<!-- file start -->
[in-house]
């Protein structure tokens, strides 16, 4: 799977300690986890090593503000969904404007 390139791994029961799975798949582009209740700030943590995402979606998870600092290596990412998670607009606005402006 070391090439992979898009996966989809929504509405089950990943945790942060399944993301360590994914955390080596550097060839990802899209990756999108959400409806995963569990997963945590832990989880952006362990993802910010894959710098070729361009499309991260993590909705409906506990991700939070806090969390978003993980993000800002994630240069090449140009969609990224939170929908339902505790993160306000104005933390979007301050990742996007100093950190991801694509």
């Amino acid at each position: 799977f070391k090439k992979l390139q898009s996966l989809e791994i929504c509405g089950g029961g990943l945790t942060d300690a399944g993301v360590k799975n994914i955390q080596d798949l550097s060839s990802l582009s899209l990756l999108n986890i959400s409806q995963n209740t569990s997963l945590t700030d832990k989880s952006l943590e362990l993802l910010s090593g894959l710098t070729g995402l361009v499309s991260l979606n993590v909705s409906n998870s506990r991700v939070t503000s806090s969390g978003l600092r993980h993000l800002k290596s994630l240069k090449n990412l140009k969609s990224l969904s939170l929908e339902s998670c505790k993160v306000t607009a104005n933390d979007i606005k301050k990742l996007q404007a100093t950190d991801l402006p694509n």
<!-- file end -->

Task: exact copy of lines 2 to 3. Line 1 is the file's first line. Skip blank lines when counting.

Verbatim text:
């Protein structure tokens, strides 16, 4: 799977300690986890090593503000969904404007 390139791994029961799975798949582009209740700030943590995402979606998870600092290596990412998670607009606005402006 070391090439992979898009996966989809929504509405089950990943945790942060399944993301360590994914955390080596550097060839990802899209990756999108959400409806995963569990997963945590832990989880952006362990993802910010894959710098070729361009499309991260993590909705409906506990991700939070806090969390978003993980993000800002994630240069090449140009969609990224939170929908339902505790993160306000104005933390979007301050990742996007100093950190991801694509």
């Amino acid at each position: 799977f070391k090439k992979l390139q898009s996966l989809e791994i929504c509405g089950g029961g990943l945790t942060d300690a399944g993301v360590k799975n994914i955390q080596d798949l550097s060839s990802l582009s899209l990756l999108n986890i959400s409806q995963n209740t569990s997963l945590t700030d832990k989880s952006l943590e362990l993802l910010s090593g894959l710098t070729g995402l361009v499309s991260l979606n993590v909705s409906n998870s506990r991700v939070t503000s806090s969390g978003l600092r993980h993000l800002k290596s994630l240069k090449n990412l140009k969609s990224l969904s939170l929908e339902s998670c505790k993160v306000t607009a104005n933390d979007i606005k301050k990742l996007q404007a100093t950190d991801l402006p694509n």